After deeting my companions, I was soon tucked up and actually quite cosy, and soon dreaming the colourful and realistic dreams that you only get with Malarone, this one consisted of a 10 foot moth trap hovering above my tent drawing in 5 foot moths the colour of rainbows, wow, I didn't want to wake up.
I woke early as I was curious to explore my surroundings.
Just down from my tent I came to the wooden structure that I'd passed the night before, and no it wasn't a dais to execute the sons of slavers as my over fertile imagination had earlier thought. It was a landing stage for their river boats, we where on a slow bend of the river, about a kilometer wide, the sun was rising, monkeys were cavorting, birds were calling, chef was cooking, I was in paradise, I just wish I could have shared it with someone.

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Grey headed Kingfisher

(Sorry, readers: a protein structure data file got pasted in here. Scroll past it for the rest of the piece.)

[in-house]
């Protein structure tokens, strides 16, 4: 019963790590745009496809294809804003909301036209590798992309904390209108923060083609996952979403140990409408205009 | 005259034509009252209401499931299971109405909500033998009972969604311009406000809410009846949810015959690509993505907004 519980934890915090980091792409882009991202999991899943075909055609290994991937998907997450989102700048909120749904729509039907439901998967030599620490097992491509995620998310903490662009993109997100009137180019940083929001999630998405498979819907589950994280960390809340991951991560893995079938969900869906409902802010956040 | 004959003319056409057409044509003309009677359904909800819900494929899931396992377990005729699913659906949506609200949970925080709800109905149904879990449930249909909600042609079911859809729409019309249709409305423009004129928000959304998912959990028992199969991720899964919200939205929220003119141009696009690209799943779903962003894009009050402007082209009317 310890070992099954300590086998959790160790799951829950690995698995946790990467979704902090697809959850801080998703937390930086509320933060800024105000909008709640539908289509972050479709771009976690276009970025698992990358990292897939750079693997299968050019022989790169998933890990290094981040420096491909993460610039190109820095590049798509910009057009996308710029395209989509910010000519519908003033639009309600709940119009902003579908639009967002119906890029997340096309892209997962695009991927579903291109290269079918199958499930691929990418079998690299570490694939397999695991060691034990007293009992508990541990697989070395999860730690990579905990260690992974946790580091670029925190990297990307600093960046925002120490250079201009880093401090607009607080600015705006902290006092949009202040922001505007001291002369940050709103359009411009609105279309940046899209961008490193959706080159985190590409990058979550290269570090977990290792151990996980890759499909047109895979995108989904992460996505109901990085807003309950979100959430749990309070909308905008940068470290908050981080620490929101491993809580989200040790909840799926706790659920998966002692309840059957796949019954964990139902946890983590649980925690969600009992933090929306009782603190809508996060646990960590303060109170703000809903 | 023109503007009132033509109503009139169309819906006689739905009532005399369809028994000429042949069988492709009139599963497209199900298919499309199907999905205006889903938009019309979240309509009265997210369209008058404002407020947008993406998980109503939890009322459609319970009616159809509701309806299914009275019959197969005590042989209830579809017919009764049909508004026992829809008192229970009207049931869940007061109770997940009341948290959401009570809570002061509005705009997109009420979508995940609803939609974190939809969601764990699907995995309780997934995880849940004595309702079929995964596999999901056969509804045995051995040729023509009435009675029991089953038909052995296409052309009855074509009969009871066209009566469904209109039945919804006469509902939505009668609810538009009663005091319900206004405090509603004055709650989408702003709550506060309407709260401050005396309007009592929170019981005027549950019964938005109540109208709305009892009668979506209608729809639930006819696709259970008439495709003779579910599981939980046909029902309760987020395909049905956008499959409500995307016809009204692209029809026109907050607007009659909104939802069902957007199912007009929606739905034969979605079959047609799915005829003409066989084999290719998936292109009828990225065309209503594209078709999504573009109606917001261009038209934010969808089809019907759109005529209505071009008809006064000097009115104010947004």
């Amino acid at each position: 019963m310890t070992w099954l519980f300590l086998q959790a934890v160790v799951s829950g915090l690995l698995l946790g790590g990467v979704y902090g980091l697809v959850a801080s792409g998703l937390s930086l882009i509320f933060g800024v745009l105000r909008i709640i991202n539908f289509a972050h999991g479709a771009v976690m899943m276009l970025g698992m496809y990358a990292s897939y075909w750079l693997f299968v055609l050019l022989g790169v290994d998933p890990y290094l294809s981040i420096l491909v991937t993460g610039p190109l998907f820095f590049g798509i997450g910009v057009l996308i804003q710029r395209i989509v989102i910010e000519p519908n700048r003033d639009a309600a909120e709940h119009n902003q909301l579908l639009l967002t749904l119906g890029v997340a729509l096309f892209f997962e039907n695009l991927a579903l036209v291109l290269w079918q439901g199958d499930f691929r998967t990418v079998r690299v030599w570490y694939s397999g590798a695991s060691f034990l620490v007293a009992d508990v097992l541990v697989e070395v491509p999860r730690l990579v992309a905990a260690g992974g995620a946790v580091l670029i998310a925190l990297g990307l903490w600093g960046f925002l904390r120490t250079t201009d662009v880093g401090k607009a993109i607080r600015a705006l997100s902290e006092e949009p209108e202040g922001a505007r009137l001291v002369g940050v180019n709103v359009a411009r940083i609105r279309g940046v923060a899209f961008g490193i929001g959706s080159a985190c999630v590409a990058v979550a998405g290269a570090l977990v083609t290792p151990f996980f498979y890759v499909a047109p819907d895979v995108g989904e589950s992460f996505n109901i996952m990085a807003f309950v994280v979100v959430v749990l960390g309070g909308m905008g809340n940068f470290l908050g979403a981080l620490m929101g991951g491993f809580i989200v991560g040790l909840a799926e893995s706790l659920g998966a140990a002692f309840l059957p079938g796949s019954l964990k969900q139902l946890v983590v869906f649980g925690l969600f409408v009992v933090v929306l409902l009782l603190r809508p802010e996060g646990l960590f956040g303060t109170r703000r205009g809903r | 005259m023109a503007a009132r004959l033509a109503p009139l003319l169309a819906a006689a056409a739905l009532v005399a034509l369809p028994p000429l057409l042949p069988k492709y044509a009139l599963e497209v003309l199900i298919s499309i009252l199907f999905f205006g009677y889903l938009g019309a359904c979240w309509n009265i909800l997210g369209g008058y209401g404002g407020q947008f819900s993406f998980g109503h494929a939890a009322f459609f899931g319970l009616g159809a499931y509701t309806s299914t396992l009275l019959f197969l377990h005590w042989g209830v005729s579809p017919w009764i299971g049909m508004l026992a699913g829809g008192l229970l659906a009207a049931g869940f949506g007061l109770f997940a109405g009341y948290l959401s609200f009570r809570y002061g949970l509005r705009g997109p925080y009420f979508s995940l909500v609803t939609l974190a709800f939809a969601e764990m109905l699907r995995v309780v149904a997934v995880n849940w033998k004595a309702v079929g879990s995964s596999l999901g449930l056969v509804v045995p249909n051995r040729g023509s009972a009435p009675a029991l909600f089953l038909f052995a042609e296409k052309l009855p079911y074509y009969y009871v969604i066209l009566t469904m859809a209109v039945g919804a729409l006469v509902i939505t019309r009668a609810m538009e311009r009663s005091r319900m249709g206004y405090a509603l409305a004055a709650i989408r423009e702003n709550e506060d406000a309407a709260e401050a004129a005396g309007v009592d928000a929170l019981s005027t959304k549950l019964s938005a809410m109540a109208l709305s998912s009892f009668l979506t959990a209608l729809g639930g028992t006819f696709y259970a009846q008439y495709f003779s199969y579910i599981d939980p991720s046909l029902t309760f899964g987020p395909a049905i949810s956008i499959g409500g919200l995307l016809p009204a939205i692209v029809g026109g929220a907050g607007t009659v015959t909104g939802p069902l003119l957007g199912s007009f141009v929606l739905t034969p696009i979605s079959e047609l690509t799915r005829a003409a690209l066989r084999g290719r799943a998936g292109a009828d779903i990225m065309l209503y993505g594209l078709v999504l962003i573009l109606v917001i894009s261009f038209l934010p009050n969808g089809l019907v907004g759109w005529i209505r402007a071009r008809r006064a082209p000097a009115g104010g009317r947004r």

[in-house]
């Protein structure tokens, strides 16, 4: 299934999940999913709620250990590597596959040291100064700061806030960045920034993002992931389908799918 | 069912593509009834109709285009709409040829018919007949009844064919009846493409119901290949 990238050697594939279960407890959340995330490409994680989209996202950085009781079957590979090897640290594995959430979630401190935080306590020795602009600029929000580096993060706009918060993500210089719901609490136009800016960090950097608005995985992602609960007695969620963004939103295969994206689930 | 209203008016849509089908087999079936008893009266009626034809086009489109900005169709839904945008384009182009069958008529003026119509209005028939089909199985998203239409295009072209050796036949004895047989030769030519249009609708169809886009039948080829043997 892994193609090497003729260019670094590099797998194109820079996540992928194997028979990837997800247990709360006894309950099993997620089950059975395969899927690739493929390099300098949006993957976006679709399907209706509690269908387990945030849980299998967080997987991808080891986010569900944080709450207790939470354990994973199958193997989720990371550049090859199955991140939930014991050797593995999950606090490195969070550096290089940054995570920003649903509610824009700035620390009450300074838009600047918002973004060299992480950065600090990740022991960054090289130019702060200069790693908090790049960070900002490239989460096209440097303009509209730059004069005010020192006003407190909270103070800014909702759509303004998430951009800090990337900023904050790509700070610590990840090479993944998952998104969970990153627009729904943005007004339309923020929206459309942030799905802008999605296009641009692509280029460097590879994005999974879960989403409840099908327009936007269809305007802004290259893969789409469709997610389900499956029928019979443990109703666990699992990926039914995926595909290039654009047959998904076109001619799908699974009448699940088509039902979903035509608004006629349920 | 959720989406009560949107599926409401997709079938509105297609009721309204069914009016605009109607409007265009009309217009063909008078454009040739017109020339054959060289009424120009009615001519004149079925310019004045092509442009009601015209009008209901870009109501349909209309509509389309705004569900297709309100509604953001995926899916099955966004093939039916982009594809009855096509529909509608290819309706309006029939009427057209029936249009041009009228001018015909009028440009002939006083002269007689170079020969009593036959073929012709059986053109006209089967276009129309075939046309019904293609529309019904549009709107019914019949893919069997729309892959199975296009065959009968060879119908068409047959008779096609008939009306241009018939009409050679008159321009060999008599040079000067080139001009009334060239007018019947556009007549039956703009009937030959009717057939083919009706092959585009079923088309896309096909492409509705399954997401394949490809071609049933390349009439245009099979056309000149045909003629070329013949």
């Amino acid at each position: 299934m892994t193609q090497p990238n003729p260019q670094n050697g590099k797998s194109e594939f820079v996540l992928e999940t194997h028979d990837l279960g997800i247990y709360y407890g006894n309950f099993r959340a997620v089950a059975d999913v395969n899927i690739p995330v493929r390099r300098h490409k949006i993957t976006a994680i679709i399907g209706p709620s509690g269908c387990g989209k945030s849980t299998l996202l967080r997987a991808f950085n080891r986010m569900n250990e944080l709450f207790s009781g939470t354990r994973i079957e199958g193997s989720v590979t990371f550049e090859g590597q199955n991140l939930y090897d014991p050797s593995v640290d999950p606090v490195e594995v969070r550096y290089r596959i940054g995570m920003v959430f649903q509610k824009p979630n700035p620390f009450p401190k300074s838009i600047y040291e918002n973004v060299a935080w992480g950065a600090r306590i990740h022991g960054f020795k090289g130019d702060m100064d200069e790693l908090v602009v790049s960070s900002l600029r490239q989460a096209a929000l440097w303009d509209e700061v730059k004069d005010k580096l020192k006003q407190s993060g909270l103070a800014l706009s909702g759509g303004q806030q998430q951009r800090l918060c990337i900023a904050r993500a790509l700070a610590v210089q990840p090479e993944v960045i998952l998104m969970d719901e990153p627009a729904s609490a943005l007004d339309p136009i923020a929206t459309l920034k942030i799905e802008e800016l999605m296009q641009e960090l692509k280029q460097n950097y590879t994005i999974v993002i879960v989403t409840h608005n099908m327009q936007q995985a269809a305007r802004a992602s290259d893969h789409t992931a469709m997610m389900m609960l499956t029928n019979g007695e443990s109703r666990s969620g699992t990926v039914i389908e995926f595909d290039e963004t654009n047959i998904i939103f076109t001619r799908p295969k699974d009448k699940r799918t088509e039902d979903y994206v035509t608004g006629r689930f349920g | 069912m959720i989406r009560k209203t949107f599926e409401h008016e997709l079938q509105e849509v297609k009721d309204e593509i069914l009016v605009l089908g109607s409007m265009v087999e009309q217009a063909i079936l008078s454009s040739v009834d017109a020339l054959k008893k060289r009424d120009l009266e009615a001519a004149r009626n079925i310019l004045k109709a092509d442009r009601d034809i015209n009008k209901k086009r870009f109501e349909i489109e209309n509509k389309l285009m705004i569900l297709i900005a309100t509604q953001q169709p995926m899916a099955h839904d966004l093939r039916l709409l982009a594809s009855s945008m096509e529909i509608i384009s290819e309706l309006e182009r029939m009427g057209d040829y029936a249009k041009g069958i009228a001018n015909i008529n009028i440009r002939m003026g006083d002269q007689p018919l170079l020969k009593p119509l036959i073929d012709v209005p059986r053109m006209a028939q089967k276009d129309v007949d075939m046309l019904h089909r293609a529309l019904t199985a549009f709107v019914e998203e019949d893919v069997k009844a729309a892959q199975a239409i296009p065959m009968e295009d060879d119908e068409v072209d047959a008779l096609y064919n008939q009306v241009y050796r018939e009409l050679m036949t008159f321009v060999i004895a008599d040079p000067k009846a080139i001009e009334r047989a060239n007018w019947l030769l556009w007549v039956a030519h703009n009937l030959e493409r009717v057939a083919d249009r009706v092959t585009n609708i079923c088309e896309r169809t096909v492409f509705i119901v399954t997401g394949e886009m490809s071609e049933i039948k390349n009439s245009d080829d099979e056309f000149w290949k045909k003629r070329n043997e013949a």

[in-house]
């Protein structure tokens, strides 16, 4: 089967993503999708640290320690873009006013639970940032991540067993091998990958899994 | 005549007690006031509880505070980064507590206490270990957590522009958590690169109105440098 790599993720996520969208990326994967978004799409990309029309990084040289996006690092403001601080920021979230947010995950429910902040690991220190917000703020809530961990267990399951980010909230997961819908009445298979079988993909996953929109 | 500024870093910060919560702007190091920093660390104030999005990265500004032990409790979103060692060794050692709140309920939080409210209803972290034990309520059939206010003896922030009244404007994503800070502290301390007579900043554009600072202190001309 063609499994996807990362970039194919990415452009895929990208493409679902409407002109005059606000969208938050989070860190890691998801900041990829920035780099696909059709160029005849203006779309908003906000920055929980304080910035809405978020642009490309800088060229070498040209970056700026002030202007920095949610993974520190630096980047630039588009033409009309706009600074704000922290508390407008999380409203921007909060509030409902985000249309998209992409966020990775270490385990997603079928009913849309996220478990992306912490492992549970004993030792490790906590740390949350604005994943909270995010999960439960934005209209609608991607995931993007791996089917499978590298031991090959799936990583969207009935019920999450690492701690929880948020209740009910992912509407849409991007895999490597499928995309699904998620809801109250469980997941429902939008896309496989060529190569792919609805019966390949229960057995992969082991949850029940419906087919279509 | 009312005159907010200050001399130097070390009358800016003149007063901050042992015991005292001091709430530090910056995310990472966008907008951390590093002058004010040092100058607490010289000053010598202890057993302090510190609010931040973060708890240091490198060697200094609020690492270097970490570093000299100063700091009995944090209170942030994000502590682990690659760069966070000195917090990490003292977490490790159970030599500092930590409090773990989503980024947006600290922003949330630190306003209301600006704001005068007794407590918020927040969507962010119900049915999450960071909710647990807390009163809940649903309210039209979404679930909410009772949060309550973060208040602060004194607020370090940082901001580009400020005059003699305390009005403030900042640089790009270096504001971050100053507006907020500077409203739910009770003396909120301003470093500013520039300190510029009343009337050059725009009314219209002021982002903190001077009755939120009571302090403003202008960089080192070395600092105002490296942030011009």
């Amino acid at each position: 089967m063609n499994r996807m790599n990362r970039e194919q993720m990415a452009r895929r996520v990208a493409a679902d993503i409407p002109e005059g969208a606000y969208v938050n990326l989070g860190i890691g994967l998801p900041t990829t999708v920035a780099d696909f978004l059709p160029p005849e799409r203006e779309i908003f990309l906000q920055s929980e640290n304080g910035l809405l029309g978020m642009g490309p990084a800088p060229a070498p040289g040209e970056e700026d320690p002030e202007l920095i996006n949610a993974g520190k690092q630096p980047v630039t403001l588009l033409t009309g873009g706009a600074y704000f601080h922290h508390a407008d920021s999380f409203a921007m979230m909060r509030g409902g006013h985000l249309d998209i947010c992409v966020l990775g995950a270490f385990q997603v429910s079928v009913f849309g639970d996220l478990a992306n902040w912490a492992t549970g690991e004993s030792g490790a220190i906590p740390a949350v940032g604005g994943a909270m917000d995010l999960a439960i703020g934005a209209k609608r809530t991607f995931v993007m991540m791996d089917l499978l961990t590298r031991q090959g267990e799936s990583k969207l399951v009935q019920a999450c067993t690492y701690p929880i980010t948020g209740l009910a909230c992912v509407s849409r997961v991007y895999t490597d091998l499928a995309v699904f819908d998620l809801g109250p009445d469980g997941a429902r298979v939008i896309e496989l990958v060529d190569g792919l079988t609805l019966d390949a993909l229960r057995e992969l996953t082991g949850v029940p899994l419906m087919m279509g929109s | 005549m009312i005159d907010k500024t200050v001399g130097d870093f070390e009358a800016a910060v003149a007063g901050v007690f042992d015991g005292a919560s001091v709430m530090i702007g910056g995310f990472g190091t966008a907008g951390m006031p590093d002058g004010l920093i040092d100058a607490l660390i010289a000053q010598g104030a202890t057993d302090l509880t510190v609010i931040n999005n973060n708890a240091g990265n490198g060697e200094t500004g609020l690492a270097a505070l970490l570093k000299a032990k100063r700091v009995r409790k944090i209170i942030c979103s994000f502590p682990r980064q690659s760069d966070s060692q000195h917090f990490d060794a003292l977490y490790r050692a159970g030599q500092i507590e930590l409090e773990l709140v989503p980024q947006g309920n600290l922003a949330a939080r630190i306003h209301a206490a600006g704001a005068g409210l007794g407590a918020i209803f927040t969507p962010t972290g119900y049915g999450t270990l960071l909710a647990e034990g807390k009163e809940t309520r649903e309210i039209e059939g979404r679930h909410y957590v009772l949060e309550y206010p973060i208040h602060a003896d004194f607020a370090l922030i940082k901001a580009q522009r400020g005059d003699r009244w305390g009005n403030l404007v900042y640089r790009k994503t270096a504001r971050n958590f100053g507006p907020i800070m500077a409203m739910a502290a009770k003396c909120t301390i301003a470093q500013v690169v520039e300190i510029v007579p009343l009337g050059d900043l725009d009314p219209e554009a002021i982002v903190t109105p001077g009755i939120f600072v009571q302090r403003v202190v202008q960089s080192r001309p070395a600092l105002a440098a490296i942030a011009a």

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Grey Hornbill

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Grey Kestrel

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Lizard Buzzard

Enough of the sentimentality, back to reality and the reason I'm here, Finfoot. This bird is a bit of an enigma, and poorly understood. There are 3 species, Sungrebe (American Finfoot), Masked Finfoot (Asian Finfoot) and African Finfoot and I was desparate to see one of this strange group.
We chugged a few miles down stream, birding as we went, and cut engines as we glided into a side creek, Gerry and me lying flat out so we could look under the tangle of trees and roots where Finfeet hide. The boys at the back paddling quietly with their home made oars, amazing what you can make with an old oildrum and a hammer. As the creek got narrower and their oars got tangled in vegetation, they said we must turn back. I said I'd seen "The African Queen" many times and knew how to push a boat through a jungley river, but they would have none of it.